Although divorce ends your marriage, it doesn’t automatically end you and your ex-spouse’s obligations to each other. Usually, the court awards one spouse alimony, or spousal support to help them build a fresh post-divorce life.
Alimony is basically financial assistance that a judge determines through various factors. It essentially recognizes the contribution of the recipient to the marriage and aids them in achieving financial independence.
Spousal support is only available to legally married couples, and the rules differ from state to state. It can be paid on a permanent or temporary basis or in a lump sum. In general, courts take into account each spouse’s circumstances when determining the amount and duration of spousal support payments.
Rehabilitative Spousal Support
This is granted only for a pre-determined time. It’s used for giving the recipient funds for obtaining the education and job skills required for them to become financially independent. It’s also usually awarded to stay-at-home parents that are considered the children’s primary caregiver.
While court agreements or orders indicate the duration for rehabilitative alimony payments, this kind of spousal support can likewise be reevaluated during the end of every predetermined period. Divorcing parties or the court should include a provision for regular reviews in the divorce agreement.
However, the paying spouse could also stipulate that reviews shouldn’t be performed. On the other hand, this request can be overturned by the court and enforce continued support payments in the event of unexpected hardships like incapacity or an illness.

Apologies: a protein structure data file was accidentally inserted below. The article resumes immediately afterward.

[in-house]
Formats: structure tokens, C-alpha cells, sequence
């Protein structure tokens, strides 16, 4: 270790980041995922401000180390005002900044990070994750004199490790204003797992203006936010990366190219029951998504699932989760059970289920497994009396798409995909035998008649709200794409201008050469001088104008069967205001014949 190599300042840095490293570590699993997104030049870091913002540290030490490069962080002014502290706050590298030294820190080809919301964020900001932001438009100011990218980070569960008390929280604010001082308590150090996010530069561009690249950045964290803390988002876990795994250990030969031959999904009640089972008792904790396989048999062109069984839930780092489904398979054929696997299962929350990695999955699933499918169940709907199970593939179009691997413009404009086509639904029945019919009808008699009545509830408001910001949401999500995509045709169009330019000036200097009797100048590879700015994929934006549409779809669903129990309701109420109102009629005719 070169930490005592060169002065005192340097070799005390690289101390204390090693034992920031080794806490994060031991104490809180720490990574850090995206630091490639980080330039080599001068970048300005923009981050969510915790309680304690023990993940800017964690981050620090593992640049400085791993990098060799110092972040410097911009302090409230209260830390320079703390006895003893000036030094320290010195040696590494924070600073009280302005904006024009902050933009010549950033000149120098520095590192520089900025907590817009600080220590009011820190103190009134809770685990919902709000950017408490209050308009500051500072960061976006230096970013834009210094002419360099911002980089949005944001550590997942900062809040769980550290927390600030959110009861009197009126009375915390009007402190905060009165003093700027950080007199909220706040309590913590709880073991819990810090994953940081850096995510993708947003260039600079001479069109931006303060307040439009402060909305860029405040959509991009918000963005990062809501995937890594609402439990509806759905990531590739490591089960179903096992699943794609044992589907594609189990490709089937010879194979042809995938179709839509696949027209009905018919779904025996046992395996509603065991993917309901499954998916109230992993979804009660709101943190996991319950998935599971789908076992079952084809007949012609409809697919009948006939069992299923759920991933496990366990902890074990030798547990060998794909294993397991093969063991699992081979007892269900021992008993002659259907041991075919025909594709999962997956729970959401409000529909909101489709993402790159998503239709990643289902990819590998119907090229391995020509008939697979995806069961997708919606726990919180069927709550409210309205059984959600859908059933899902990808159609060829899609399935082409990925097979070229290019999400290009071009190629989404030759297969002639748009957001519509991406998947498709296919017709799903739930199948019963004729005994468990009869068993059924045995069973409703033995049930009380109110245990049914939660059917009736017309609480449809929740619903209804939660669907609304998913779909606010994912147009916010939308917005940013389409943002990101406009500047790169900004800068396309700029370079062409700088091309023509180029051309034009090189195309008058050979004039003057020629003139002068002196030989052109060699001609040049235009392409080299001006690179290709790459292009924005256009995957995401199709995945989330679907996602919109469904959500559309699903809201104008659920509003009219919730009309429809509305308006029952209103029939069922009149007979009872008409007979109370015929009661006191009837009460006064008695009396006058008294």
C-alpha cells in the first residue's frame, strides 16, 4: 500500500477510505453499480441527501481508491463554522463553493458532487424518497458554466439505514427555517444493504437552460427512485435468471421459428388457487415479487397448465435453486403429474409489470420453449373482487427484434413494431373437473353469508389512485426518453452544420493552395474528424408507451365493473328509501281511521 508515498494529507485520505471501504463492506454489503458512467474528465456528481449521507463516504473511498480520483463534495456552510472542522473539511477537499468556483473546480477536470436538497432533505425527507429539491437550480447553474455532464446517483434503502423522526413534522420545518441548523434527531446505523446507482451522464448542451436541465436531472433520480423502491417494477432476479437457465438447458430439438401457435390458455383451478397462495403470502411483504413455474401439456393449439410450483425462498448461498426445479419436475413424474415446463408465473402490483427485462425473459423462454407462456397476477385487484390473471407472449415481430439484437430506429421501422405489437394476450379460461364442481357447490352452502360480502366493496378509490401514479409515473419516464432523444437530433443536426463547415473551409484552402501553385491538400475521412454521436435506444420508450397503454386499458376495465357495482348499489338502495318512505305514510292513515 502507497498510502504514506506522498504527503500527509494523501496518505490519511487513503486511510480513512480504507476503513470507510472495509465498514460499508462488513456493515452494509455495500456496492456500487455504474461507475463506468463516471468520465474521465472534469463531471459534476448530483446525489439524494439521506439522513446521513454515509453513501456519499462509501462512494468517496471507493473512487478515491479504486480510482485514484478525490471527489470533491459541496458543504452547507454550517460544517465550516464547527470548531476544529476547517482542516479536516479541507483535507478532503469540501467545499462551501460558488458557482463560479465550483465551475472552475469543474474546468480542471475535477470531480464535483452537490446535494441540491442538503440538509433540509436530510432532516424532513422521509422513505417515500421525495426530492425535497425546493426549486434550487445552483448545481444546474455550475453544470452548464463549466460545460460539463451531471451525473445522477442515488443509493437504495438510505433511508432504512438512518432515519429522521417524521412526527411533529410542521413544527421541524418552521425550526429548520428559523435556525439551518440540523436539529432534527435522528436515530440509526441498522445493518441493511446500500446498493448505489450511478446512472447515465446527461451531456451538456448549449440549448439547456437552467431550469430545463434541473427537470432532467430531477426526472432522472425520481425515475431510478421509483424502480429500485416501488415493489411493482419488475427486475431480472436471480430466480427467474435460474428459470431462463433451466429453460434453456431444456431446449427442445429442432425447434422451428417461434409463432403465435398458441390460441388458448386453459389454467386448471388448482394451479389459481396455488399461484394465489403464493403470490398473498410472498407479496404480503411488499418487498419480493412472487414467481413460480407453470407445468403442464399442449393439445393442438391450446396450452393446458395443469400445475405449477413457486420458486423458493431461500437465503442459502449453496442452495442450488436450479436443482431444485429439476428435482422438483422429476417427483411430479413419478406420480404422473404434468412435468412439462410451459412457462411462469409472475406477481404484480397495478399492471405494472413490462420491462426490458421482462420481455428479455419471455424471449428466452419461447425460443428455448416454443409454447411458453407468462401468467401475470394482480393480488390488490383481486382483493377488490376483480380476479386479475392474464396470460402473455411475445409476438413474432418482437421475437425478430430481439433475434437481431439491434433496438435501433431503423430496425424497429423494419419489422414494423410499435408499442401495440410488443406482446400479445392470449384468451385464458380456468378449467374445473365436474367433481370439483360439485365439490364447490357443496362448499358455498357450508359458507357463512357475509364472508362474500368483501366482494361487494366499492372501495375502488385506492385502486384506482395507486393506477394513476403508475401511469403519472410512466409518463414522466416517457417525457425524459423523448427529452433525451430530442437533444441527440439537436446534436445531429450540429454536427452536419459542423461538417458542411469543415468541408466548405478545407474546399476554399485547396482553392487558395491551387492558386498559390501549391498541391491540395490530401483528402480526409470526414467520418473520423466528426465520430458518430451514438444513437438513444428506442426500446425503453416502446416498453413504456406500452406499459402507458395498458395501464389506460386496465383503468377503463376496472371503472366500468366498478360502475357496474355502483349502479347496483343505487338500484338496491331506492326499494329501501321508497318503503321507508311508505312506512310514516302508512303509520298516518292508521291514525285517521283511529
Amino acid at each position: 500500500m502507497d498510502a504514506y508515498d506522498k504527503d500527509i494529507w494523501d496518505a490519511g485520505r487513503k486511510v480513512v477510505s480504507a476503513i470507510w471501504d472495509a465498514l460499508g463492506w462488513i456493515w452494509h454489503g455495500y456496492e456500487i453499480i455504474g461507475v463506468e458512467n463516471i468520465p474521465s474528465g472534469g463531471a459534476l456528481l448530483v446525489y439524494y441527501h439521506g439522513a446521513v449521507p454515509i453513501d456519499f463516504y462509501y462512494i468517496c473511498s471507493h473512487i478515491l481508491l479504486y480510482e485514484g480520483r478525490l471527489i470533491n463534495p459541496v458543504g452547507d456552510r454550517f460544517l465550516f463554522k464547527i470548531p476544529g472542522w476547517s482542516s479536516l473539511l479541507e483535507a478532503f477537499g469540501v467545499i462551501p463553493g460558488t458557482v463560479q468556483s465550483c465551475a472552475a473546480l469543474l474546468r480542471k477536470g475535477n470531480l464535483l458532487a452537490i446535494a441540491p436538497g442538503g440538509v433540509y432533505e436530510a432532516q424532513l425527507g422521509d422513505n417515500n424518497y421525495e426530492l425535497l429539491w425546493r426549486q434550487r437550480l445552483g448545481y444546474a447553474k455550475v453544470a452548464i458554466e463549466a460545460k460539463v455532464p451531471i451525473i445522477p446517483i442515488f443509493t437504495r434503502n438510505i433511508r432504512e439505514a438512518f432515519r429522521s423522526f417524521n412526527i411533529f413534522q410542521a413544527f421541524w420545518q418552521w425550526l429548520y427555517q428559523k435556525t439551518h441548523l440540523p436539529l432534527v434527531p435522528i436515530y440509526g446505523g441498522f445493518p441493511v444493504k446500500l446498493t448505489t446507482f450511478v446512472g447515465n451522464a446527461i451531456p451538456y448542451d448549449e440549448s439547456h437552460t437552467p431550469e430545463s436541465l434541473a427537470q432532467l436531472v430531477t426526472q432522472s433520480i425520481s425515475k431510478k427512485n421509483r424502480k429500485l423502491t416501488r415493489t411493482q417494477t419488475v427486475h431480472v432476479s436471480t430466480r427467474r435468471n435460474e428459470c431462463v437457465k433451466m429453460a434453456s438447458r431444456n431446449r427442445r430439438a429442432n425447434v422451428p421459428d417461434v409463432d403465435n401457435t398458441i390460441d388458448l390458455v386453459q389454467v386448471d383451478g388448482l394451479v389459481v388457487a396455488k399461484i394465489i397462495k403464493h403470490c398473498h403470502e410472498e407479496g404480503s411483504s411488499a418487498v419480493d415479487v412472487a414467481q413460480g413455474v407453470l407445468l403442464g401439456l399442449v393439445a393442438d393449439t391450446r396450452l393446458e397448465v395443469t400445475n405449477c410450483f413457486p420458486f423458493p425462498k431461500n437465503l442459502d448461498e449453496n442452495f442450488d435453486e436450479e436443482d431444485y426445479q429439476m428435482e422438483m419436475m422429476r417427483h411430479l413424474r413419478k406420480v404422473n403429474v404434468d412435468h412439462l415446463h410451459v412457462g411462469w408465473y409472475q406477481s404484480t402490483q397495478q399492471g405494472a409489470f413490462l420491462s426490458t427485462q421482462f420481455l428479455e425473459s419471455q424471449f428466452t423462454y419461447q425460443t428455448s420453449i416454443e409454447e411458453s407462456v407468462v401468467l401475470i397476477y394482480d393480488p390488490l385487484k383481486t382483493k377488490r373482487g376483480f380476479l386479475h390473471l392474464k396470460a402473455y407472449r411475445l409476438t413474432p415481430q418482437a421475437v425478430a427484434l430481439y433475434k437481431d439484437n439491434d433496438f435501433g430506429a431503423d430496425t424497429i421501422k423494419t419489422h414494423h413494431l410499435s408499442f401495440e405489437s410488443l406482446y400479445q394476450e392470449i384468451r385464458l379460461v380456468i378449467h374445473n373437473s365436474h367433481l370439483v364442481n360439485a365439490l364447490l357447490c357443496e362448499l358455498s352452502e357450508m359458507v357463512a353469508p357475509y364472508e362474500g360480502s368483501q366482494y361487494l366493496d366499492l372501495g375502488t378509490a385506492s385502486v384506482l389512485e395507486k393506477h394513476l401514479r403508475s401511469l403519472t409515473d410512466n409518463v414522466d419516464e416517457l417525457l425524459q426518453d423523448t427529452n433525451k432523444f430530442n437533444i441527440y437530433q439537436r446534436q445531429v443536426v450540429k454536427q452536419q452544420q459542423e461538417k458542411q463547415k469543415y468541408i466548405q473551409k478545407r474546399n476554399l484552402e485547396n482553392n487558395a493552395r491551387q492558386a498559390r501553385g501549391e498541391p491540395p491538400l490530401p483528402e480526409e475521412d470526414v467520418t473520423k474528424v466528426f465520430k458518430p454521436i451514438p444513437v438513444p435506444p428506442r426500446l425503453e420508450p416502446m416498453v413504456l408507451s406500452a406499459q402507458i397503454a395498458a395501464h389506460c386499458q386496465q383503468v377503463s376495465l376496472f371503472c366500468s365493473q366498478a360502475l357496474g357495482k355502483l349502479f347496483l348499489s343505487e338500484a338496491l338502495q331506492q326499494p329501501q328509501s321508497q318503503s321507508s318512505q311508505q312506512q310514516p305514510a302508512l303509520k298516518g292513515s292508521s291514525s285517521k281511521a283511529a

Permanent Spousal Support
This alimony type continues until the paying spouse or recipient passes away or the recipient remarries. Some states will also suspend or terminate permanent alimony if the recipient moves in with another intimate partner.
Payments may also be modified due to certain changes in circumstances like incurring medical costs that insurance doesn’t cover, the recipient receiving a major source of income like winning the lotto or through inheritance, or securing a higher-paying job. Additionally, payments will be subject to change when the paying spouse retires or suffers a reduction or loss of income.
Temporary Spousal Support
This type of spousal support is sometimes ordered when couples separate and the divorce is not yet final. The couple should execute a marital separate agreement that indicates the amount and schedule of alimony payments.
Temporary alimony can also be modified. If the couple didn’t file the support agreement in court, they will need to set up an adjusted payment plan. Judges are responsible for enforcing changes to support agreements that were filed in court.
Reimbursement Spousal Support
With this type of alimony, the spouse who worked full-time to support the other spouse through schooling and then got divorced right after is a prime candidate for spousal support. Basically, the paying spouse will be reimbursing the recipient for incurred expenses due to completing a training or education program.
It doesn’t matter if the recipient requires the money because it’s considered as payback for providing financial support during the paying spouse’s time in training or school. Sometimes, courts also award recipients a significant amount of marital assets as compensation. Reimbursement spousal support could be paid over a set time period or in a lump sum.
Lump Sum Spousal Support
As the name suggests, this is a fixed, one-time payment that’s usually awarded instead of properties. The specific amount is based on the total equal amount of future monthly payments.
Because it’s usually hard for most people to live a financially independent life after getting divorced, spousal support could play a crucial role in helping them adjust to their new lives. To determine whether you’re owed or could owe spousal support, seek help from your Long Island divorce attorney.